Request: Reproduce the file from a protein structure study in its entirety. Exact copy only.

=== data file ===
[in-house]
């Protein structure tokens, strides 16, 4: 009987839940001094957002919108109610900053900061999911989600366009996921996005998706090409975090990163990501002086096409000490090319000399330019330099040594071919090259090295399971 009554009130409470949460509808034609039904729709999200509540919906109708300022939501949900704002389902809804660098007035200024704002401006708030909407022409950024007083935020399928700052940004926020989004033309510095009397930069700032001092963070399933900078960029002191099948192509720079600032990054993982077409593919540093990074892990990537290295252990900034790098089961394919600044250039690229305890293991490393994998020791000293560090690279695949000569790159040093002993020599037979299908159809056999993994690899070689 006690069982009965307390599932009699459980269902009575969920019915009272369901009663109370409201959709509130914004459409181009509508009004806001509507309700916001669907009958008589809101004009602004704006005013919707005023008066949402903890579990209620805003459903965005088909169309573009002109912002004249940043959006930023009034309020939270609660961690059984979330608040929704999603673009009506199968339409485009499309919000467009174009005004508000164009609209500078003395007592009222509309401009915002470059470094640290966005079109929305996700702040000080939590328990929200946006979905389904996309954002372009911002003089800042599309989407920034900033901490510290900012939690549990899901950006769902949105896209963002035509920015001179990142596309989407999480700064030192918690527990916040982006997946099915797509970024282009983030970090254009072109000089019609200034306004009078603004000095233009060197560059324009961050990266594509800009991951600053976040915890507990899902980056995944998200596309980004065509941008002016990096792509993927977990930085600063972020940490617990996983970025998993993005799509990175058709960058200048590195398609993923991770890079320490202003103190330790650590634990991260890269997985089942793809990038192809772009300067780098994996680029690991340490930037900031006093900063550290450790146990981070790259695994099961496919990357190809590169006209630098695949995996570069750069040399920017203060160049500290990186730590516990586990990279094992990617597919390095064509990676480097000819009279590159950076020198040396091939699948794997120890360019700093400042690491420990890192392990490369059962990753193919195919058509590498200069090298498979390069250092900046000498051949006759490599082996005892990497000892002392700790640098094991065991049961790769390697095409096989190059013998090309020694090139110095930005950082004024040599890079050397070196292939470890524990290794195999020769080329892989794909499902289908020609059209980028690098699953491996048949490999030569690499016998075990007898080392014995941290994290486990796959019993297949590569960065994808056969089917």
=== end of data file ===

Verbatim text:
[in-house]
């Protein structure tokens, strides 16, 4: 009987839940001094957002919108109610900053900061999911989600366009996921996005998706090409975090990163990501002086096409000490090319000399330019330099040594071919090259090295399971 009554009130409470949460509808034609039904729709999200509540919906109708300022939501949900704002389902809804660098007035200024704002401006708030909407022409950024007083935020399928700052940004926020989004033309510095009397930069700032001092963070399933900078960029002191099948192509720079600032990054993982077409593919540093990074892990990537290295252990900034790098089961394919600044250039690229305890293991490393994998020791000293560090690279695949000569790159040093002993020599037979299908159809056999993994690899070689 006690069982009965307390599932009699459980269902009575969920019915009272369901009663109370409201959709509130914004459409181009509508009004806001509507309700916001669907009958008589809101004009602004704006005013919707005023008066949402903890579990209620805003459903965005088909169309573009002109912002004249940043959006930023009034309020939270609660961690059984979330608040929704999603673009009506199968339409485009499309919000467009174009005004508000164009609209500078003395007592009222509309401009915002470059470094640290966005079109929305996700702040000080939590328990929200946006979905389904996309954002372009911002003089800042599309989407920034900033901490510290900012939690549990899901950006769902949105896209963002035509920015001179990142596309989407999480700064030192918690527990916040982006997946099915797509970024282009983030970090254009072109000089019609200034306004009078603004000095233009060197560059324009961050990266594509800009991951600053976040915890507990899902980056995944998200596309980004065509941008002016990096792509993927977990930085600063972020940490617990996983970025998993993005799509990175058709960058200048590195398609993923991770890079320490202003103190330790650590634990991260890269997985089942793809990038192809772009300067780098994996680029690991340490930037900031006093900063550290450790146990981070790259695994099961496919990357190809590169006209630098695949995996570069750069040399920017203060160049500290990186730590516990586990990279094992990617597919390095064509990676480097000819009279590159950076020198040396091939699948794997120890360019700093400042690491420990890192392990490369059962990753193919195919058509590498200069090298498979390069250092900046000498051949006759490599082996005892990497000892002392700790640098094991065991049961790769390697095409096989190059013998090309020694090139110095930005950082004024040599890079050397070196292939470890524990290794195999020769080329892989794909499902289908020609059209980028690098699953491996048949490999030569690499016998075990007898080392014995941290994290486990796959019993297949590569960065994808056969089917």